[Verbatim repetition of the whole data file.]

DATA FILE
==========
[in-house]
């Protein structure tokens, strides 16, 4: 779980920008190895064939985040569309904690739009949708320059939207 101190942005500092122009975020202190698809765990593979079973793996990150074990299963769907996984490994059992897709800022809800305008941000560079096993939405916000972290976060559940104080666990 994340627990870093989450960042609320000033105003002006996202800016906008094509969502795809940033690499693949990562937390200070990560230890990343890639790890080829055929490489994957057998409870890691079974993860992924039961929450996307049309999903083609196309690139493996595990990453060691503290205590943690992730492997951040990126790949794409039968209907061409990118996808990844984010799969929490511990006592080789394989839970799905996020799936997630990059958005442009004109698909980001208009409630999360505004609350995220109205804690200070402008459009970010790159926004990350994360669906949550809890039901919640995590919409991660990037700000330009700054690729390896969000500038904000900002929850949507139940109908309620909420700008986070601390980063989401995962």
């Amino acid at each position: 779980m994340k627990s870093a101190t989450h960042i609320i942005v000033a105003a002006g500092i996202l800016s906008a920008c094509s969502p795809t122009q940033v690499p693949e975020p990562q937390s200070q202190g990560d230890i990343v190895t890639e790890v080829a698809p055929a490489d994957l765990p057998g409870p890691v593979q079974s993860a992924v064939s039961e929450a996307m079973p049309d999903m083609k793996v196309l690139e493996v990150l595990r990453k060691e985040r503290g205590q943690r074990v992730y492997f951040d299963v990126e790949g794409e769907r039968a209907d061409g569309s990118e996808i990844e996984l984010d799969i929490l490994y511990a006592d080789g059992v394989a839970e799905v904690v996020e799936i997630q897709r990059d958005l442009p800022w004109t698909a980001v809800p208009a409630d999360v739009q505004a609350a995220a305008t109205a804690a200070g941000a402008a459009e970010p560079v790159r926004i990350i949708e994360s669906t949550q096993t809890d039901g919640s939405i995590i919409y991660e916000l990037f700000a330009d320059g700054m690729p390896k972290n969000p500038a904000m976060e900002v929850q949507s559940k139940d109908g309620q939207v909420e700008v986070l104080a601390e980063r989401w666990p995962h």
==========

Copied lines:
[in-house]
């Protein structure tokens, strides 16, 4: 779980920008190895064939985040569309904690739009949708320059939207 101190942005500092122009975020202190698809765990593979079973793996990150074990299963769907996984490994059992897709800022809800305008941000560079096993939405916000972290976060559940104080666990 994340627990870093989450960042609320000033105003002006996202800016906008094509969502795809940033690499693949990562937390200070990560230890990343890639790890080829055929490489994957057998409870890691079974993860992924039961929450996307049309999903083609196309690139493996595990990453060691503290205590943690992730492997951040990126790949794409039968209907061409990118996808990844984010799969929490511990006592080789394989839970799905996020799936997630990059958005442009004109698909980001208009409630999360505004609350995220109205804690200070402008459009970010790159926004990350994360669906949550809890039901919640995590919409991660990037700000330009700054690729390896969000500038904000900002929850949507139940109908309620909420700008986070601390980063989401995962």
């Amino acid at each position: 779980m994340k627990s870093a101190t989450h960042i609320i942005v000033a105003a002006g500092i996202l800016s906008a920008c094509s969502p795809t122009q940033v690499p693949e975020p990562q937390s200070q202190g990560d230890i990343v190895t890639e790890v080829a698809p055929a490489d994957l765990p057998g409870p890691v593979q079974s993860a992924v064939s039961e929450a996307m079973p049309d999903m083609k793996v196309l690139e493996v990150l595990r990453k060691e985040r503290g205590q943690r074990v992730y492997f951040d299963v990126e790949g794409e769907r039968a209907d061409g569309s990118e996808i990844e996984l984010d799969i929490l490994y511990a006592d080789g059992v394989a839970e799905v904690v996020e799936i997630q897709r990059d958005l442009p800022w004109t698909a980001v809800p208009a409630d999360v739009q505004a609350a995220a305008t109205a804690a200070g941000a402008a459009e970010p560079v790159r926004i990350i949708e994360s669906t949550q096993t809890d039901g919640s939405i995590i919409y991660e916000l990037f700000a330009d320059g700054m690729p390896k972290n969000p500038a904000m976060e900002v929850q949507s559940k139940d109908g309620q939207v909420e700008v986070l104080a601390e980063r989401w666990p995962h």